Welcome back readers! It’s JUNE!
Right, I know. Hunter/Hunted isn’t out yet. But I’d plan on it this month. Editing is … well, it’s a process. Both it and Jungle are inching closer toward release … But that’s all that needs to be said there. Right now?
Right now, we’re going to talk about some small rules of writing. Small but vital, and which fall under that mouthful of a title up above.
Now some of you might have guessed, and correctly, that today’s title falls under a rule I’ve talked about more than once on this site: Always do the research. It doesn’t matter what you’re writing, from hydraulics to genetics, you need to do the research.
But today just isn’t quite about that. It falls under the same umbrella, absolutely, but there’s a bit more to it. While “always do the research,” whenever I’ve said it, has almost always been about the big things … today is more about the small things, and less about the science of something works and more the methodology.
Don’t get me wrong. If you’re going to write about a character studying genetics at a college somewhere in the US, you should work to get the genetic information right. But what about the order in which they study about genetics. What about their classes, or the way their teachers present information? The way their labs are set up?
See, while you may be able to make up material that can fill all those gaps, and get the science right, you can also run into a problem of someone else who’s been through that experience or adjacent to it might be able to look right at it and say ‘Wait a minute, those two things are correct, yes … but they’re also out of order.’
This topic came to mind, in fact, while I was reading a book a few months ago (during my wrist injury recovery, if memory serves). There was a small scene—a single paragraph, really—about something really simple and almost innocuous to the story. Something like bringing a boat in to a dock, or something like that. However, it was something that I have personal experience with. A lot of personal experience with. And while the author had gotten most of the detail right … all of it was out of order.
Now, admittedly it was a small thing … but it was a small thing that yanked me out of the book completely, because no one who’s actually docked a boat would do what the book did in that order. It caused me to comment to my friend ‘You can’t make up a set of rules when your reader already knows what those rules are.’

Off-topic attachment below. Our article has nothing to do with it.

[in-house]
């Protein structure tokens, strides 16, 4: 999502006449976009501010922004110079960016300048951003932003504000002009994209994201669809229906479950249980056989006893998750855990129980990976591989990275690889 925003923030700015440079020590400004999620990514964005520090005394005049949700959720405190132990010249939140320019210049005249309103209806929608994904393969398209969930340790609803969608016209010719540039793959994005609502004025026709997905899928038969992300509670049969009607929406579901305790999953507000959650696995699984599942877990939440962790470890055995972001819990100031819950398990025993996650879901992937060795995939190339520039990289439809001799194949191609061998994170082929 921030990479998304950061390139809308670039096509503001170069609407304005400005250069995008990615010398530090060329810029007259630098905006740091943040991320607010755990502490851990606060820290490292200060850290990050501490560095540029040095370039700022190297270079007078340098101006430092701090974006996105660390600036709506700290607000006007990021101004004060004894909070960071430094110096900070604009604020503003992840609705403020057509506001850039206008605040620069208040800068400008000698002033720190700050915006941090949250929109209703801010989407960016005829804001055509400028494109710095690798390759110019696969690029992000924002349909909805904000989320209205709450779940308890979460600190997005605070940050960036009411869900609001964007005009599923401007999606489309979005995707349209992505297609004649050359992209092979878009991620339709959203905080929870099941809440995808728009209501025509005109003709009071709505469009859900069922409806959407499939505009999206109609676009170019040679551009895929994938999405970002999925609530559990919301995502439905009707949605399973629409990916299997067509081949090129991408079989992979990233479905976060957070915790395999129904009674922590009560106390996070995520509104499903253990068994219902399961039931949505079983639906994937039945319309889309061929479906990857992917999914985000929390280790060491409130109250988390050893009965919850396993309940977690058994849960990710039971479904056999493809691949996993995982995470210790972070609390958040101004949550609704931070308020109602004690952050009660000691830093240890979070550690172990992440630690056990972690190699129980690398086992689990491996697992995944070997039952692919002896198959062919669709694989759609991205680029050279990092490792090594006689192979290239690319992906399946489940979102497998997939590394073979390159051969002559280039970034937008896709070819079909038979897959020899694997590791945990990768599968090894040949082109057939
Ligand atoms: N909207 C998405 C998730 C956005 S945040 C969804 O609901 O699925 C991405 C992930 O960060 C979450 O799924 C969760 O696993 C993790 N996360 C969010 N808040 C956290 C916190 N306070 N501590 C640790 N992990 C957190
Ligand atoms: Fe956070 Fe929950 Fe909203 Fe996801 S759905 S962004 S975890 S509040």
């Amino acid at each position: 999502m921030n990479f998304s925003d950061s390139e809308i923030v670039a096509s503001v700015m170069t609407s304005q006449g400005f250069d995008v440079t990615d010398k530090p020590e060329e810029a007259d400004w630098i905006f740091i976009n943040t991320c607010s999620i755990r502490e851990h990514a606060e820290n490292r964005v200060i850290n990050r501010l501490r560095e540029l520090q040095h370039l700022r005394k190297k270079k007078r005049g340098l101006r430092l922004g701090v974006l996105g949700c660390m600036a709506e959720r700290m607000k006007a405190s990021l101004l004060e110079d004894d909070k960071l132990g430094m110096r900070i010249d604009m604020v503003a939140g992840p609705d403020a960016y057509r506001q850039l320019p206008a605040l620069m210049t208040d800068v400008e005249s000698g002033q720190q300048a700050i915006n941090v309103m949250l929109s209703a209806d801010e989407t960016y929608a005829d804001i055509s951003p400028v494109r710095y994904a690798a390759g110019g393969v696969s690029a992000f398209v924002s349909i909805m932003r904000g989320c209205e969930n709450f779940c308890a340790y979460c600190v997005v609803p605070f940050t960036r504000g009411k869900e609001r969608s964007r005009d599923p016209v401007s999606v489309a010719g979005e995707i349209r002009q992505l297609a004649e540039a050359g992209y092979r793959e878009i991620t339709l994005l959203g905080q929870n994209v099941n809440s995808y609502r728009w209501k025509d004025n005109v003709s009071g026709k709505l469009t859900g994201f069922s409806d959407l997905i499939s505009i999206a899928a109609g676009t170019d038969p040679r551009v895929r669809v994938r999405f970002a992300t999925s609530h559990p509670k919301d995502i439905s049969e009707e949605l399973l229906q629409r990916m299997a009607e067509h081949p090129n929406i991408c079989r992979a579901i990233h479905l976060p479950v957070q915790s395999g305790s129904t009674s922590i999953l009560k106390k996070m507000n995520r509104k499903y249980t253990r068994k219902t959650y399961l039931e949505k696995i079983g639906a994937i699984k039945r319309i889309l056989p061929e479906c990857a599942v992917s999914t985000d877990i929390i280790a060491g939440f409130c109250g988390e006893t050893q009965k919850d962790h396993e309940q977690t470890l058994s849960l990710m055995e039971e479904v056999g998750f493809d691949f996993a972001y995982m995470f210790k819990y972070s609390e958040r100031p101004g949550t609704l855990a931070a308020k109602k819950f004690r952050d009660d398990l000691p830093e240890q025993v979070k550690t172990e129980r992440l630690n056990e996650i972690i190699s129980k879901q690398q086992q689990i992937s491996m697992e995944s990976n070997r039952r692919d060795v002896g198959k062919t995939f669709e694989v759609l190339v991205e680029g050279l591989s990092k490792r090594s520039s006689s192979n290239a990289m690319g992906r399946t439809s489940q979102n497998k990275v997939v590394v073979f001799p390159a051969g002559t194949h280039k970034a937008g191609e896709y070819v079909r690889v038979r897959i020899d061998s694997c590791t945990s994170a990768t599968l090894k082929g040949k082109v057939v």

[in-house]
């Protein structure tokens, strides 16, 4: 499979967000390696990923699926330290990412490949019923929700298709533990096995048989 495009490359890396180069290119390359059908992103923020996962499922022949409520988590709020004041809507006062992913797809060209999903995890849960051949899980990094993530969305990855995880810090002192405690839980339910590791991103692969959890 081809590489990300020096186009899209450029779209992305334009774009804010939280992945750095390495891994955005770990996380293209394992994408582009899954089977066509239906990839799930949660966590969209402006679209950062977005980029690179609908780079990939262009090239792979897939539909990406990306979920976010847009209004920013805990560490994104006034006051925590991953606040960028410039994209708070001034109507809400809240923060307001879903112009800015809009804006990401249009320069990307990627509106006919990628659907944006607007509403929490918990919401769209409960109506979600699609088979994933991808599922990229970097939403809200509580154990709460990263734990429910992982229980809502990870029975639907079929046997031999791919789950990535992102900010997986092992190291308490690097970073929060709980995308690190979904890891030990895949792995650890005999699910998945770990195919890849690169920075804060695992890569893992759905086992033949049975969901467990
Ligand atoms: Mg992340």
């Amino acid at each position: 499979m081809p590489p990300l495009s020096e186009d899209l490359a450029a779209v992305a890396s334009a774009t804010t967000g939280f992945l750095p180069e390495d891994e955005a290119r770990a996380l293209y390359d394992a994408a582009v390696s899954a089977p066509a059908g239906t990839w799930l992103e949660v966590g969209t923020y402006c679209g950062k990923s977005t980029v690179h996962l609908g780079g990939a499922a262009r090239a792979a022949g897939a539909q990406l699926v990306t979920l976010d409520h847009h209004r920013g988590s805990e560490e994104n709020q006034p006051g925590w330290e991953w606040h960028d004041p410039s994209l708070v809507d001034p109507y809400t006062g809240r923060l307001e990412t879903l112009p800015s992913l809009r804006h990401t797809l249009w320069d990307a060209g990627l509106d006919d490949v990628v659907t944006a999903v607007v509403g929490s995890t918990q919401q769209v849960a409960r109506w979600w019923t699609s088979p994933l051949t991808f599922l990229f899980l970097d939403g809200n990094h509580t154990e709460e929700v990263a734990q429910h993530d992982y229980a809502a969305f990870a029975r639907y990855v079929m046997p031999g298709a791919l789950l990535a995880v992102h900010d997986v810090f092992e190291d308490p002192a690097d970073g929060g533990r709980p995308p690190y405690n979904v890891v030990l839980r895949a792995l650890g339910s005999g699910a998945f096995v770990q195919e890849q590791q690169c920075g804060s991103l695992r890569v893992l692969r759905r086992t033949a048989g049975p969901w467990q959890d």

The what was correct … but the order it was presented in and how it was carried out was all wrong. The research had been done … but in a manner that was too literal, or lacking the right order to the steps. Sort of like a set of instructions for making a peanut butter and jelly sandwich that says to put peanut butter and jelly on the bread, then put the slices together … but doesn’t clarify that the peanut butter and jelly need to face inward, so the resultant sandwich has one in the middle of the two slices, and one on top of the sandwich.
And then it’s eaten with a spoon. That kind of incongruity.
In other words, it’s not enough to simply know the data of what you’re writing about. You need to know the methodology. If you’re going to write a hardcore police-detective serial, don’t just make sure that the characters in question are using the right methods or tools, make sure that they use them in the right way. The right order.
Now, before we get into how this changes for a Science-Fiction or Fantasy setting, let’s talk for a second about how you can find this stuff out. If you’re worried about unwritten rules or methodology, specific orders in which things are done, etc … How do you find out?
Well, the age-old classic is “talk to someone who has the hands-on experience.” But you can make use of the internet in some surprising ways too. Wondering what a large ship would do when a storm is heading its way at sea? There’s a youtube video on that. And, I would expect, probably a written midshipman’s guide on the web as well.
With the internet at your fingertips, not only can you look up what a ship will do to be ready for a big storm, but you can also look up the order that they do it in (some things must be done first). You can find manuals on army operations. You can find cooks discussing how they run their kitchens that’s slightly out of the ordinary but makes a couple specific dishes easier.
Because these tools are available to us, we need to use them. To give an example of something I recently worked on, the Halo pitch I’ve put together has a protagonist who was a member of the Military Police. During the writing of the character, there were two documents I had open at all times in my web browser: The Halopedia wiki on all things Halo, with a bunch of articles on how UNSC military structure differs from modern military structure, and the US Army Manual on Military Police Operations. I wanted to make sure that what I did offer as far as who the protagonist had reported to, what rank they likely would have reached, etc, all was accurate in not just name but in practice in the story. That way, if it does make it to print, there won’t be a reader out there that’s an MP going “Wait, that’s the other way around!”